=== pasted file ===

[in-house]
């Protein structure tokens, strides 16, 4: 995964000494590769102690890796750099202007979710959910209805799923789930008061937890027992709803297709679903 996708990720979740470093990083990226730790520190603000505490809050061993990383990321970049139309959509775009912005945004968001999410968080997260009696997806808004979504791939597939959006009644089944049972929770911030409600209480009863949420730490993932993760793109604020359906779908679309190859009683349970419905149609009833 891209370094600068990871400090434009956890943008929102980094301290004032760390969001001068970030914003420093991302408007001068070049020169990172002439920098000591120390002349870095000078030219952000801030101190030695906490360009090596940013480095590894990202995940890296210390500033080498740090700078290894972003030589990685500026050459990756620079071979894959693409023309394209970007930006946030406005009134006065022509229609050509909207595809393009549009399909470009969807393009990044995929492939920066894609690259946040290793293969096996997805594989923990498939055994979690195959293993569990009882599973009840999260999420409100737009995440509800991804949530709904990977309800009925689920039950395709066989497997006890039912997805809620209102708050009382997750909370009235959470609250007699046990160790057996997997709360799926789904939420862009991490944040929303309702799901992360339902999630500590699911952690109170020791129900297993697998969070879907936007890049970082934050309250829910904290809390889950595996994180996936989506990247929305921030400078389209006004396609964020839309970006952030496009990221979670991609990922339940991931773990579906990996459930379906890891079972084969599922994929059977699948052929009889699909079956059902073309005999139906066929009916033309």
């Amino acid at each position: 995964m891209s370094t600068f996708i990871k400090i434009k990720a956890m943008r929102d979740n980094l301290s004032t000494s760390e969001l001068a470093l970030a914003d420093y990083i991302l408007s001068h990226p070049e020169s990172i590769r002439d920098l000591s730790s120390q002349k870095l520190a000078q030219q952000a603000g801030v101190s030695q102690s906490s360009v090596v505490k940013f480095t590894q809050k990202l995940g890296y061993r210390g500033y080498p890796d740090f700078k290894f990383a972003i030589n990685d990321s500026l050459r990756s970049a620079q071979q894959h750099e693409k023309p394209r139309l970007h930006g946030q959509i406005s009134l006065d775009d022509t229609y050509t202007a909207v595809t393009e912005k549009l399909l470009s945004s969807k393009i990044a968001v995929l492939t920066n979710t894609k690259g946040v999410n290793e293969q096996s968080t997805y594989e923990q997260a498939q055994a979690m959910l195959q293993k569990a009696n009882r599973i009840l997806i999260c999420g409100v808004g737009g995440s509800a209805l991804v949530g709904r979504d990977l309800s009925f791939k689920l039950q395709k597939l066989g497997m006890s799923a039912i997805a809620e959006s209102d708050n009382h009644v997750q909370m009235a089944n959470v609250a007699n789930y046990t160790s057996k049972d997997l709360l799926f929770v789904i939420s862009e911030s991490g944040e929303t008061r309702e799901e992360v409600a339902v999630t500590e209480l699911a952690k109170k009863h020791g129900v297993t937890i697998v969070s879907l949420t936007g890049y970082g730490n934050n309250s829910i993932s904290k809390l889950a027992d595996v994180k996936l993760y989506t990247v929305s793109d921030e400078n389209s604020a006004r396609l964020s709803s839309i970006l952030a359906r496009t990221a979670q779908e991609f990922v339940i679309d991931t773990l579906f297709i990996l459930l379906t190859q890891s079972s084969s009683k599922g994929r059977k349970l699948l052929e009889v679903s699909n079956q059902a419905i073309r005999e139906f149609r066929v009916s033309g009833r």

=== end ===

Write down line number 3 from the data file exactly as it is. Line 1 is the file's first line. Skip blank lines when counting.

């Amino acid at each position: 995964m891209s370094t600068f996708i990871k400090i434009k990720a956890m943008r929102d979740n980094l301290s004032t000494s760390e969001l001068a470093l970030a914003d420093y990083i991302l408007s001068h990226p070049e020169s990172i590769r002439d920098l000591s730790s120390q002349k870095l520190a000078q030219q952000a603000g801030v101190s030695q102690s906490s360009v090596v505490k940013f480095t590894q809050k990202l995940g890296y061993r210390g500033y080498p890796d740090f700078k290894f990383a972003i030589n990685d990321s500026l050459r990756s970049a620079q071979q894959h750099e693409k023309p394209r139309l970007h930006g946030q959509i406005s009134l006065d775009d022509t229609y050509t202007a909207v595809t393009e912005k549009l399909l470009s945004s969807k393009i990044a968001v995929l492939t920066n979710t894609k690259g946040v999410n290793e293969q096996s968080t997805y594989e923990q997260a498939q055994a979690m959910l195959q293993k569990a009696n009882r599973i009840l997806i999260c999420g409100v808004g737009g995440s509800a209805l991804v949530g709904r979504d990977l309800s009925f791939k689920l039950q395709k597939l066989g497997m006890s799923a039912i997805a809620e959006s209102d708050n009382h009644v997750q909370m009235a089944n959470v609250a007699n789930y046990t160790s057996k049972d997997l709360l799926f929770v789904i939420s862009e911030s991490g944040e929303t008061r309702e799901e992360v409600a339902v999630t500590e209480l699911a952690k109170k009863h020791g129900v297993t937890i697998v969070s879907l949420t936007g890049y970082g730490n934050n309250s829910i993932s904290k809390l889950a027992d595996v994180k996936l993760y989506t990247v929305s793109d921030e400078n389209s604020a006004r396609l964020s709803s839309i970006l952030a359906r496009t990221a979670q779908e991609f990922v339940i679309d991931t773990l579906f297709i990996l459930l379906t190859q890891s079972s084969s009683k599922g994929r059977k349970l699948l052929e009889v679903s699909n079956q059902a419905i073309r005999e139906f149609r066929v009916s033309g009833r």